Stone tools resembling a knife (ナイフ形石器)
Stone tools resembling a knife were characteristics to the end period of the Paleolithic period, and they were made by blunting and exfoliating flakes like stone knives (blades) (i.e. Exfoliation was adjusted so that the sharp edge of flake would be partly remained like a knife blade and the rest of the edge would be blunted), and by forming the flakes into a shape similar to modern knives. Sharp-ended stone tools resembling a knife are often categorized as point in abroad, however, in Japan they are separated from double-edged spear points and only single-edged tools are referred as stone tools resembling a knife.
Stone tools resembling a knife appeared in accordance with the generalization of stone knife techniques, and there are piercing type with sharp blade and edge like a small cutting knife and cutting type like a box cutter. The former type included hunting tools like spear head, and the most of the latter type were used as working tools. They were used to cut fur, meat or bark, and much sharper than the blade of ground stoneware.
Stone tools resembling a knife were developed uniquely in the Japanese Islands and have not been found in the Asian Continent. However, flake points (a kind of stone tool resembling a knife) have been found in areas from Kyushu to the Korean Peninsula.
The period when these stone tools were mainly used for production activities is called 'cultural period of stone tools resembling a knife,' which lasted from 30,000 to 14,000 years ago. At the end of this cultural period (1.5 year ago or before), stone spear points appeared around Kanto and Chubu region. Eventually they surpassed stone tools resembling a knife.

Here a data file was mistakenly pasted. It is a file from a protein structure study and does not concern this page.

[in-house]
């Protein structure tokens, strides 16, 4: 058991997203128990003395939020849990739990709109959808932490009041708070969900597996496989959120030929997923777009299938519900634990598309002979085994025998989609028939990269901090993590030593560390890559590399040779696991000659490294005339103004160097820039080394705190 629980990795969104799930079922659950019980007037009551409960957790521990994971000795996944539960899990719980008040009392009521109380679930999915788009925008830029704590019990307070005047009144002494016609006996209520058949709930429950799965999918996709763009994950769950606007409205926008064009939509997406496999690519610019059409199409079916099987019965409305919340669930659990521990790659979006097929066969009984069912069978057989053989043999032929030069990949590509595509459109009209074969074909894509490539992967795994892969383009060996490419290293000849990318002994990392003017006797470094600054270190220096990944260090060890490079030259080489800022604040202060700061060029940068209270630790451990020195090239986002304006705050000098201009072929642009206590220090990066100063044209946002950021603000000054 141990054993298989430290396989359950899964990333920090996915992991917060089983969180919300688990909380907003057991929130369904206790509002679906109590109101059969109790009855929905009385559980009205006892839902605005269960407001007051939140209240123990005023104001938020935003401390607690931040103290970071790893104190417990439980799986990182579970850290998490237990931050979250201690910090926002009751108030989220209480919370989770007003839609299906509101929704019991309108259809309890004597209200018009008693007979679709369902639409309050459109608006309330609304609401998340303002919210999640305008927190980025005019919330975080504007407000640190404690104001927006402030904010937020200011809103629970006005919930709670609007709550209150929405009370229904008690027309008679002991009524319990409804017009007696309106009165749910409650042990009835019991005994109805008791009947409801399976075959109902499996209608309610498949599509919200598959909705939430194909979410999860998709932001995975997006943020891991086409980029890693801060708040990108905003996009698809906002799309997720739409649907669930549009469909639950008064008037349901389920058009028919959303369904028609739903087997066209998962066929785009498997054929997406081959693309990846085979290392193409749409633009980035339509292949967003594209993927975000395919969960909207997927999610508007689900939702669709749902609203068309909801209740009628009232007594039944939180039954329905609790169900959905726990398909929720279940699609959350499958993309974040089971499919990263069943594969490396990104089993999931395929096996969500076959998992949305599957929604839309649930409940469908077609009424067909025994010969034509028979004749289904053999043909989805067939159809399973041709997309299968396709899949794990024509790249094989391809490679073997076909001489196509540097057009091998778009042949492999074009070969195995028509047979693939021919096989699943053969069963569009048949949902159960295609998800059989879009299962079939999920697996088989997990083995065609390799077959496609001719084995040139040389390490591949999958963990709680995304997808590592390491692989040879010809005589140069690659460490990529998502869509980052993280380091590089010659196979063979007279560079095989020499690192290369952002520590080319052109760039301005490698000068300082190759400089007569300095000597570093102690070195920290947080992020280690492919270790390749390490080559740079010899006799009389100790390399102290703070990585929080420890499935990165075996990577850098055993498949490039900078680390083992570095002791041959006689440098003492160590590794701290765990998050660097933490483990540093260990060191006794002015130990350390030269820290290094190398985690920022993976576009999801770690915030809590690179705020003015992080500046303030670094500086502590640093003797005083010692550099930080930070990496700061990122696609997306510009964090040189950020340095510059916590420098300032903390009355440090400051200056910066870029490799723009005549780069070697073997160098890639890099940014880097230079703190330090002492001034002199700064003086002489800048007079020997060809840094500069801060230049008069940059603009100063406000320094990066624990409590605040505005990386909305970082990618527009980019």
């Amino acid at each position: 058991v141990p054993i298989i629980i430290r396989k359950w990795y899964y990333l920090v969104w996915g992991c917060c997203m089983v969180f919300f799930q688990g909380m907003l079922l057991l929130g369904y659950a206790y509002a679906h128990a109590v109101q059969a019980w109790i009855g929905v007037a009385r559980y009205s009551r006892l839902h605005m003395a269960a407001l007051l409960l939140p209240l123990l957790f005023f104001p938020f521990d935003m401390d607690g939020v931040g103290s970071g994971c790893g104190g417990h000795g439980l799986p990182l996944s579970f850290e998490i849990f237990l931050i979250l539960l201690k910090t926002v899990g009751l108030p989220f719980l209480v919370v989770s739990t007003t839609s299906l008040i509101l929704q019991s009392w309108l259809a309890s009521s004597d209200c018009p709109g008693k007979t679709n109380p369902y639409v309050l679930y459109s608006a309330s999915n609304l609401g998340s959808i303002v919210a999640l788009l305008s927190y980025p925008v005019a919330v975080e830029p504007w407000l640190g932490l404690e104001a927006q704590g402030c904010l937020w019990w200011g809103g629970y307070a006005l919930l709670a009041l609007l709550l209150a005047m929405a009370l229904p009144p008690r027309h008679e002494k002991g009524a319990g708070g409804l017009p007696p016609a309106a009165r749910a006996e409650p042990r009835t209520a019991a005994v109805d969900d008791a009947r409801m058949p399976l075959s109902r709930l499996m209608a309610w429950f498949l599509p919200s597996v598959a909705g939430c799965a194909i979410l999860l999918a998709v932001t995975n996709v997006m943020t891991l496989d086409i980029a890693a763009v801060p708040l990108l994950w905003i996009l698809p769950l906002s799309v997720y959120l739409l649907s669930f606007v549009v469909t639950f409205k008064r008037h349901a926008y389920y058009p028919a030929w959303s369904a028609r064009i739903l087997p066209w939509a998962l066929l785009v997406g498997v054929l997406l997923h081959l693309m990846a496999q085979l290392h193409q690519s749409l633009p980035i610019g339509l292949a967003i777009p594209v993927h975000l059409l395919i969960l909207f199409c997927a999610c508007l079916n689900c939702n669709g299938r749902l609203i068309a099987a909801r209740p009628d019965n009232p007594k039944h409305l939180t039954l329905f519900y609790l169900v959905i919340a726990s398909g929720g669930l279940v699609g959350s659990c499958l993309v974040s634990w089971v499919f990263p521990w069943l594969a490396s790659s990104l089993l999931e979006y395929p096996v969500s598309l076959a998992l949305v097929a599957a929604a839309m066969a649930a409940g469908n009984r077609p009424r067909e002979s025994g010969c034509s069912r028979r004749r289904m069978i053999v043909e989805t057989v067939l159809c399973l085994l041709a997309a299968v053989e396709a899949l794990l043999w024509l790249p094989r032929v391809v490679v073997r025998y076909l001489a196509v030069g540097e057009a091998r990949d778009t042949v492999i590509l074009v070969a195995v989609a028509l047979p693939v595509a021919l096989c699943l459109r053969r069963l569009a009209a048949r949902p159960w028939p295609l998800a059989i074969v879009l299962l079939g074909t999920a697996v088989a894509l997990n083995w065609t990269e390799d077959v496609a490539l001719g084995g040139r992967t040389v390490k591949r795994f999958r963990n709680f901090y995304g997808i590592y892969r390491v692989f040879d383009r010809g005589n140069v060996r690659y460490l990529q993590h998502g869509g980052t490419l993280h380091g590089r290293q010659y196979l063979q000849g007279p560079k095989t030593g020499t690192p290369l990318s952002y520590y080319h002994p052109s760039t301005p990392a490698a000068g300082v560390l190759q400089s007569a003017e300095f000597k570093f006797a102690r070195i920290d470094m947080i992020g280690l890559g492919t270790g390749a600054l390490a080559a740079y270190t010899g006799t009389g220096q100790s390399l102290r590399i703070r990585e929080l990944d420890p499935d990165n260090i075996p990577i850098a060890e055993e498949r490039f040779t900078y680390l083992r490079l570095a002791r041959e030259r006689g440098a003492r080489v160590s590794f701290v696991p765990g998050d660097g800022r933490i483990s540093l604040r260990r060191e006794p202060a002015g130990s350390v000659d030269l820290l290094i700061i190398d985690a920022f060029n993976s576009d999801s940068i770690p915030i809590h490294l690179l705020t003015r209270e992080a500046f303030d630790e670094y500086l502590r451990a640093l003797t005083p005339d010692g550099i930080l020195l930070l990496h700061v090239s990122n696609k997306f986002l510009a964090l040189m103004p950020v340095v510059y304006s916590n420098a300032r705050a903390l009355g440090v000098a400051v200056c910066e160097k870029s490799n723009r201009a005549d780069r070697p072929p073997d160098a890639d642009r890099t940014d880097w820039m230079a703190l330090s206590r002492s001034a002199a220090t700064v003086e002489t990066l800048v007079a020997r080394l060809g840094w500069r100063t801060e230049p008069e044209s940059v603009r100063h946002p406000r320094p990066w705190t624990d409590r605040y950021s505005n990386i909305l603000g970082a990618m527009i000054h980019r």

Stone tools resembling a knife are categorized into the following types according to the period or region that they were made or used, the nature of the materials of flake, the parts blunted and exfoliated, or the difference of overall shapes.
Higashiyama type: Tohoku region
Sugikubo type: Vertical stone knife which top-end and base is blunted; distributed mainly from the northern part of Chubu region to Tohoku region
Moro type: Vertical stone knife which edge and the base of the opposite side is blunted; distributed mainly in Kanto region, the southern part of Chubu region and Tokai region
Ko type: Horizontal stone knife (wing-shaped flake) which has one blunted edge; distributed mainly in Setouchi, Kansai, Chugoku and Shikoku regions
Kyushu type: Basically same as Moro type, but smaller; distributed in Kyushu region
In addition, increasing number of samples has been discovered in Hokkaido Prefecture. There have been evidences in various places that show these regional differences were formed before Aira-Tn ash fall.
In addition, stone tools resembling a knife play a key part to examine the time division and the cultural development stages of the Paleolithic period, along with points and microliths.